Dr. Mazar noticed a geographical clue in the Bible and trusted it enough to actually dig where the Bible indicated. In 2005, she started digging immediately north of the area known today as the City of David, right at the top of the ancient Mount Zion. After just one season of digging, she discovered a massive wall measuring up to 3 meters wide in some places and running 30 meters from west to east. This is what is known as the Large Stone Structure, or David’s Palace.

Beneath the Large Stone Structure is the Stepped-Stone Structure, which is the size of a 12-story building, the largest Iron Age structure in Israel. The Stepped-Stone Structure supports David’s Palace.

After David conquered the Jebusite stronghold of Jerusalem, he “dwelt in the stronghold, and called it the city of David. And David built round about from Millo and inward. And David waxed greater and greater; for the Lord, the God of hosts, was with him” (verses 9-10). David became a great king because of his relationship with God.

“And Hiram king of Tyre sent messengers to David, and cedar-trees, and carpenters, and masons: and they built David an house” (verse 11). Does this sound like an obscure tribal chieftain? The Phoenicians, a powerful trading people that inhabited the Mediterranean coast and had access to the forests of Lebanon, provided both the labor and materials for David’s palace. They had some of the highest-quality craftsmen and best materials in the region.

Sure enough, the details of Dr. Mazar’s discovery confirm the biblical record. While excavating, she found a massive Phoenician-style capital (a stylish pillar cap). This is evidence of Phoenician influence on David’s palace, just as the Bible explicitly confirms.

As Dr. Mazar has repeatedly said, how can anyone excavate in Israel and not consult the Bible? She has meticulously documented her Bible-proving finds, saying that her work would be primitive otherwise.

Let the Stones Speak

The Find of the Century—and Much More

David’s palace was home to David’s throne, the greatest monarchy on Earth. You can prove where his throne is today. This palace is considered by some archaeologists to be the find of the century. It has refreshed the scriptural narrative.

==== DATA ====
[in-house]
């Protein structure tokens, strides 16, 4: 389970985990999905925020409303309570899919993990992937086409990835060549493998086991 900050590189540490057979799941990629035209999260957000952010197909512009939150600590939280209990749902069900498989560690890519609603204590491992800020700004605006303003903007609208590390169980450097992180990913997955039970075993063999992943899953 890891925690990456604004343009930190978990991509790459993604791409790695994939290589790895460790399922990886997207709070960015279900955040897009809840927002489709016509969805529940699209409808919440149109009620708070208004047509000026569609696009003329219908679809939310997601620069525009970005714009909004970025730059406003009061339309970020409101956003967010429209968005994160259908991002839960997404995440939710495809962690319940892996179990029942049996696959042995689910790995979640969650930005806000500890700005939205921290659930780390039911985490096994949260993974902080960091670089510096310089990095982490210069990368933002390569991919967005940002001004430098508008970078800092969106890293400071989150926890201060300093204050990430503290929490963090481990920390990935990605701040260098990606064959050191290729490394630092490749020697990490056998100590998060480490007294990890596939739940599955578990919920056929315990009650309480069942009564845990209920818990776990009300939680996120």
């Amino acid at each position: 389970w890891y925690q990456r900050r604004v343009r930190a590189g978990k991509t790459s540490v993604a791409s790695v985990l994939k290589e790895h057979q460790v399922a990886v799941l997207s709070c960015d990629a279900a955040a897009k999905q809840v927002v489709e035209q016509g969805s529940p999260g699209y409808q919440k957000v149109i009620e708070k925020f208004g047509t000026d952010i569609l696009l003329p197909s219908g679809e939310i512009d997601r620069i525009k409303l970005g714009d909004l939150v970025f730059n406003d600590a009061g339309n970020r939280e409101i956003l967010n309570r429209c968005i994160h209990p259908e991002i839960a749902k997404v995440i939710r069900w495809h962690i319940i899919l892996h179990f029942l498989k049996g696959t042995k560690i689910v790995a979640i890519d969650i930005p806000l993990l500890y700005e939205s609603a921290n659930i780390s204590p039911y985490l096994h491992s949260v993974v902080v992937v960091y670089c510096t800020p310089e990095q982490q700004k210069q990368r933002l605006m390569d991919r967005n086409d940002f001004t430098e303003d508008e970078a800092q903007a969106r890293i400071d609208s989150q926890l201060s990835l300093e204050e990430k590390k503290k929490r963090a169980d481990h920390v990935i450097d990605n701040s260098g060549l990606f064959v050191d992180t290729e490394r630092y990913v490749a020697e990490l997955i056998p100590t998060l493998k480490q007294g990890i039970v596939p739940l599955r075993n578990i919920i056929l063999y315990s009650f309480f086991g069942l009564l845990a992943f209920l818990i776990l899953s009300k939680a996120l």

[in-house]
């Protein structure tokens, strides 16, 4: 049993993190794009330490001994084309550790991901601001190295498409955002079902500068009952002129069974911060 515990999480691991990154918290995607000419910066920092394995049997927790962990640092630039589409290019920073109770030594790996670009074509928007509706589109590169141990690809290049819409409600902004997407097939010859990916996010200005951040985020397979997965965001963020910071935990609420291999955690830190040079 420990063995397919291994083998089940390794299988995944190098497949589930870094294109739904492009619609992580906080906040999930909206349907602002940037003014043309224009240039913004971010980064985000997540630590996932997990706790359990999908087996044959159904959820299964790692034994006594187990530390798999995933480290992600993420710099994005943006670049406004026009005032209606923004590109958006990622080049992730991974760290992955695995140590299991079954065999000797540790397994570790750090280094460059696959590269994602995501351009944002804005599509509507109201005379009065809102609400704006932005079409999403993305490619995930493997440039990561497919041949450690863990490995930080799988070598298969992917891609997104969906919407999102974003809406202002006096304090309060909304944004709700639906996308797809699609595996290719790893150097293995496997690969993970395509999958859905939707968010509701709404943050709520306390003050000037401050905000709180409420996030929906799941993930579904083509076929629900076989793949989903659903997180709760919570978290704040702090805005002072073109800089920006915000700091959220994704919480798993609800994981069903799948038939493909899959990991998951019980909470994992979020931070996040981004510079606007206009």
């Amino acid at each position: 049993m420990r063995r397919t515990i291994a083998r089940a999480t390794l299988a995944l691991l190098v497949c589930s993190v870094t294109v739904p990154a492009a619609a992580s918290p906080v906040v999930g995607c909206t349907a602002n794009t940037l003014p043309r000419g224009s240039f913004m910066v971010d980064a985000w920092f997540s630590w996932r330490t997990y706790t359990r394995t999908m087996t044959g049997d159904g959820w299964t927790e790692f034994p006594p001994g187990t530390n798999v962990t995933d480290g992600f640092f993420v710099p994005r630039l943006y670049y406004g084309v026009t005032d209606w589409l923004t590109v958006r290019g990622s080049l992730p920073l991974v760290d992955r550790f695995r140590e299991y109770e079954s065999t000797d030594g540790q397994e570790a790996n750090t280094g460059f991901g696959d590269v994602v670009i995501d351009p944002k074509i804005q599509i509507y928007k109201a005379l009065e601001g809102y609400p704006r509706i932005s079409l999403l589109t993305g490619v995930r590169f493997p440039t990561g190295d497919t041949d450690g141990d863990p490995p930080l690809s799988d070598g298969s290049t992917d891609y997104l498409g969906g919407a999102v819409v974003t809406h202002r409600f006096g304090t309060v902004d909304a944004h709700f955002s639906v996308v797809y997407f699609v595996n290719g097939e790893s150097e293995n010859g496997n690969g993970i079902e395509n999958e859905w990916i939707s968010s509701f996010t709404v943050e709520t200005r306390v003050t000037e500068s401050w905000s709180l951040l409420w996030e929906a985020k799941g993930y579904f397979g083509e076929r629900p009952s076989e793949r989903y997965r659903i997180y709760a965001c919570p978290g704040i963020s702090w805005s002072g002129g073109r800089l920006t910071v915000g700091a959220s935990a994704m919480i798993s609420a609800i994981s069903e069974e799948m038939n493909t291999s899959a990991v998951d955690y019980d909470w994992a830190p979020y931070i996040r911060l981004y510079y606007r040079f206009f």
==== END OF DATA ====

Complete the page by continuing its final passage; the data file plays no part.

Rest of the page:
But Dr. Mazar didn’t just uncover an incredible structure. Below the walls, she also found 11th-century b.c.e. pottery. Inside a room above that find, her team located 10th-century b.c.e. pottery coinciding with the time of King David. This proved the takeover from the Jebusites and the construction of a palace in the 10th century b.c.e.

In 2006, Dr. Mazar conducted the next phase of the Palace of David dig. As the excavation expanded, she discovered a much larger wall; this one was over 16 feet wide, testifying of the building’s importance and grandeur. As Dr. Mazar put it at the time: “This was not just a house; this was a fantastic house!”

Dr. Mazar’s City of David dig is only about 20 percent finished. There is a lot more of the palace yet to be excavated!

The City of David defies the critics of the Bible, who say that good science and the Bible are mutually exclusive—that you can only have one or the other. Dr. Mazar is using Hebrew Bible history as science to make all these astonishing discoveries. (We will tell you all about these in future issues.)

In her article for, Ginsberg wrote that “what most amazed Mazar was how close the building is to the surface.” The palace was only a meter or two, depending on where she dug, beneath the surface. The cynics, according to Dr. Mazar, warned that “there will be so many layers, so many remnants of other cultures” that it wouldn’t be “worth digging.” Others argued that so much of the area had been excavated, there would be nothing more left to find.

“I was shocked at how easy it was to uncover it, and how well preserved it was, as if it were just waiting 3,000 years for us to find it,” Dr. Mazar said.

King David’s palace is just one of many shocking discoveries made by Dr. Mazar. Since 2005, she has uncovered King Solomon’s royal complex, clay seals bearing the names of King Hezekiah and Isaiah, seals bearing the names of the Prophet Jeremiah’s captors, evidence of Nehemiah’s wall, and rare bronze coins preceding the destruction of Jerusalem by the Romans in c.e. 70.

Again, Dr. Mazar has found this trove of precious artifacts by simply believing and following the Bible!

Perhaps most exciting about Dr. Mazar’s unearthing of King David’s palace is the spotlight it places on this warrior king. Nobody in the Bible has a longer biography than David. He is a marvelous example from the Hebrew Bible for us today!

“And David perceived that the Lord had established him king over Israel, and that He had exalted his kingdom for His people Israel’s sake” (2 Samuel 5:12). The great God of the universe was directly involved in David’s life, and He wants to be a part of your life too!

THE LARGE STONE STRUCTURE. This palace is considered by some archaeologists to be the find of the century.
The Shalem center